While codes based on FIPs might limit data collection and empower end-users when users know they are exchanging data with specific data collectors, such codes “work less well in systems in which devices blab information indiscriminately so that there’s no way to identify a class of information collectors who can be made subject to the rules.”[4] The Internet, and the devices that silently communicate with data collectors via the Internet, constitutes a space where FIPs minimally limit the spread of surveillance technologies and practices. Even if organizations are held accountable for the data they analyze and process, end-users’ abilities to ascertain who and what is collecting and processing information is limited. Formalized privacy rules, in other words, can influence the fairness of surveillance but are less likely to stop the surveillance practices themselves.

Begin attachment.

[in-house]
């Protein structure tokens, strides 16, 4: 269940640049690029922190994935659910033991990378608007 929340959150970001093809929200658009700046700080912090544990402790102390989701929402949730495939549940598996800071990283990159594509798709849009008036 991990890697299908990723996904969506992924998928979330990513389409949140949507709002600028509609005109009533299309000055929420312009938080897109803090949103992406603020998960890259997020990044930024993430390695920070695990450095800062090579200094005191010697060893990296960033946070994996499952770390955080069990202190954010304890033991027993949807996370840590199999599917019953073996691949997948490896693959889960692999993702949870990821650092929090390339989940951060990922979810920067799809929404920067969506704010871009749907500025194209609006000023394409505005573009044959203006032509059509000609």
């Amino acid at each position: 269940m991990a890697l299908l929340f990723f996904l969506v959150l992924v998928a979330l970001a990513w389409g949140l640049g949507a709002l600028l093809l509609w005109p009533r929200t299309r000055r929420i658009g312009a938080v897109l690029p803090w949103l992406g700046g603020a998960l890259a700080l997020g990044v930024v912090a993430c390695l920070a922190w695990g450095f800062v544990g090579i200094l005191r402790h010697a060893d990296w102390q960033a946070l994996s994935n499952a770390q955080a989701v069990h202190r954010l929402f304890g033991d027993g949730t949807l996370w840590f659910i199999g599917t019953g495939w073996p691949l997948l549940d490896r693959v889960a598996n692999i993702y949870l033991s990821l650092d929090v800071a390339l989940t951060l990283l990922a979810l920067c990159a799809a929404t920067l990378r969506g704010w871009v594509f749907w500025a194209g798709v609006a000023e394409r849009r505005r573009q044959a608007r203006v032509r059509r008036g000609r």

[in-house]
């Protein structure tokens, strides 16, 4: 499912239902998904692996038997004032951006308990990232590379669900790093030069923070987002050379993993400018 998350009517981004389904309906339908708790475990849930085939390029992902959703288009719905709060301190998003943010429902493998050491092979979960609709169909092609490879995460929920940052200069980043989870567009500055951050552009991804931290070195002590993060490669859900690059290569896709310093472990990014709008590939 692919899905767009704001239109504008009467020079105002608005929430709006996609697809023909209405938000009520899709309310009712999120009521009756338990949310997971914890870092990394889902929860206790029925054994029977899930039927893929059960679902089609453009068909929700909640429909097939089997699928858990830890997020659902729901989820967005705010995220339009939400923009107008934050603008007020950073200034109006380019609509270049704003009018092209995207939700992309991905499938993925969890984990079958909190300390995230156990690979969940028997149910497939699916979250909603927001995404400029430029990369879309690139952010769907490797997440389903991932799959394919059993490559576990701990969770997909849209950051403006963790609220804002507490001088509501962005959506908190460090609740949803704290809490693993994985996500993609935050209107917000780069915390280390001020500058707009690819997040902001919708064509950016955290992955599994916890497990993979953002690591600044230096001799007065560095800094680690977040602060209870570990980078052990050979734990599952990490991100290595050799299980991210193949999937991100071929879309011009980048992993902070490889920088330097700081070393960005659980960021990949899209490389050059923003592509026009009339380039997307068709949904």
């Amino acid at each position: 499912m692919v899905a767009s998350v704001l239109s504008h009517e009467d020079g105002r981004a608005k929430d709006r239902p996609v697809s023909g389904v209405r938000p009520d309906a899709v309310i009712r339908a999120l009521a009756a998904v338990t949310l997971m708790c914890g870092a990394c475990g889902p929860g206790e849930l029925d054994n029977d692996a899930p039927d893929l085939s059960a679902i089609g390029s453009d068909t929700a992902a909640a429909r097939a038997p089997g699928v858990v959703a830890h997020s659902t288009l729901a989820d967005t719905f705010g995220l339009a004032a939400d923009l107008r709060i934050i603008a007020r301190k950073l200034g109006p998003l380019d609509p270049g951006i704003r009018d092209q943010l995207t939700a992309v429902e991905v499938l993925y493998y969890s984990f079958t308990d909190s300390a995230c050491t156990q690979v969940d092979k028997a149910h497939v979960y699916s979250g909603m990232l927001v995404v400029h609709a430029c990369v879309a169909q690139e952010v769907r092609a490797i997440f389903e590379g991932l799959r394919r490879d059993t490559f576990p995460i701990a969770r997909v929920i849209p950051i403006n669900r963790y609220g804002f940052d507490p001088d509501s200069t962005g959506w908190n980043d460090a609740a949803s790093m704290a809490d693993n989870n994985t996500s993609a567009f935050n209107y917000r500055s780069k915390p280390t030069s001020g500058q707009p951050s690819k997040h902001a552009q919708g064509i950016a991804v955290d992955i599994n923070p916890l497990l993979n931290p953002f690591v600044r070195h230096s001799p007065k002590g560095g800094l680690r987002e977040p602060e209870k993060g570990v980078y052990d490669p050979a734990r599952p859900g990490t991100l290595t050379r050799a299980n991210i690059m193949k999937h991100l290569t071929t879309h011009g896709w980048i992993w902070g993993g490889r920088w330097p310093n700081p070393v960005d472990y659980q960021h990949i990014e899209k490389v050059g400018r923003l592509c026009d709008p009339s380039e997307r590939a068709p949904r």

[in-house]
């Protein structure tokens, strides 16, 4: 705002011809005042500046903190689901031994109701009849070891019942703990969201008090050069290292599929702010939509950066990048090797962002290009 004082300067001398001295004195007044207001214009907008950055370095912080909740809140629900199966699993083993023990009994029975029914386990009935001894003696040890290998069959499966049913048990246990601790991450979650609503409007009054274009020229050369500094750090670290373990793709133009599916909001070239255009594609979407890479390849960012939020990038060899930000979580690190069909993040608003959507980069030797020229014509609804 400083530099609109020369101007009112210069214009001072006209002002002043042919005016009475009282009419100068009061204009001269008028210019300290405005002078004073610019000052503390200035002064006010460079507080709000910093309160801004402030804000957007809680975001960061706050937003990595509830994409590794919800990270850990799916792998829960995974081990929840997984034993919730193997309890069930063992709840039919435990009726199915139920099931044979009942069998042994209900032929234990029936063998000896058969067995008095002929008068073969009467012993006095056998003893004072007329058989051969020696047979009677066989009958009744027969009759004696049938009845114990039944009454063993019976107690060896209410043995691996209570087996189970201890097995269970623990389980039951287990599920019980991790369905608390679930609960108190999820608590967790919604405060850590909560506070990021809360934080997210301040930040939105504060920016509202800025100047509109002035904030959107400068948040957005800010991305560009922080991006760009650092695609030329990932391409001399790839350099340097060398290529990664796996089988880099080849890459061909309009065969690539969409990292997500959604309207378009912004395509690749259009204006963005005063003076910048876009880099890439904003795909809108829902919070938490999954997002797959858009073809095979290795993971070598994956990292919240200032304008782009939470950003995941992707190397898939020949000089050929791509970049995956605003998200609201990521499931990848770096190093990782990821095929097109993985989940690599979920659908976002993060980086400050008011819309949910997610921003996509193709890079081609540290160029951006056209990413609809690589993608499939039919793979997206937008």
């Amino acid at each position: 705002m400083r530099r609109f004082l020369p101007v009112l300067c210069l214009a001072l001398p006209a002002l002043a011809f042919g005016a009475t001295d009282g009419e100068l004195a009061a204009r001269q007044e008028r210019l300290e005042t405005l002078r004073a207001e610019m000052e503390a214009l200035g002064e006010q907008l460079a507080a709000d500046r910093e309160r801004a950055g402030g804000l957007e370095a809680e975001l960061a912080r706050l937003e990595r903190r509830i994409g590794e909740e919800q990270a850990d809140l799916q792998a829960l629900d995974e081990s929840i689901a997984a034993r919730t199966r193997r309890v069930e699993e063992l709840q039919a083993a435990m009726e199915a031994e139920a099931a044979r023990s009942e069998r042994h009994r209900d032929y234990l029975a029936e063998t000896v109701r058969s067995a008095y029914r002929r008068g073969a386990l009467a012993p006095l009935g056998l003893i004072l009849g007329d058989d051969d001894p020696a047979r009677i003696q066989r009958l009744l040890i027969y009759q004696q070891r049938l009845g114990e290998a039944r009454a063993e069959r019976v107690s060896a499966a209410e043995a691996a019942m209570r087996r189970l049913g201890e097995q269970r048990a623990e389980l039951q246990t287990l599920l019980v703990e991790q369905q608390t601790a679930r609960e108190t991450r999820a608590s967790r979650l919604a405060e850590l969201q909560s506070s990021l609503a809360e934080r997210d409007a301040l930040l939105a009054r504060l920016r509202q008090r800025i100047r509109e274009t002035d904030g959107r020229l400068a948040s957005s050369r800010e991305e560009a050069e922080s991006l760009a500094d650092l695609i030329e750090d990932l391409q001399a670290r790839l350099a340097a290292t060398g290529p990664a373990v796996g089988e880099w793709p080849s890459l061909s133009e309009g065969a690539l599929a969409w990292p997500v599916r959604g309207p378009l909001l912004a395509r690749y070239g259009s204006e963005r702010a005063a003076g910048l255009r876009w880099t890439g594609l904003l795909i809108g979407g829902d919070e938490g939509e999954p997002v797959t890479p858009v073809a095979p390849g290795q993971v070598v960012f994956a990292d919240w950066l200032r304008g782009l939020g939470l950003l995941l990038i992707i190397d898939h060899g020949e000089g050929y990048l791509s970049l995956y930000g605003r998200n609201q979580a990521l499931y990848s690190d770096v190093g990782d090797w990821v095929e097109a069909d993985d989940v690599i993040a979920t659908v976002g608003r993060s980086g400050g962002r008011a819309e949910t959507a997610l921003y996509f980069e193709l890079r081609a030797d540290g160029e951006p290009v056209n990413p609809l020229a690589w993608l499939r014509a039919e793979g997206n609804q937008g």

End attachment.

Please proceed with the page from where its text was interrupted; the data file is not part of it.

Canadian ‘Consequences’ of Rendering Surveillance Transparent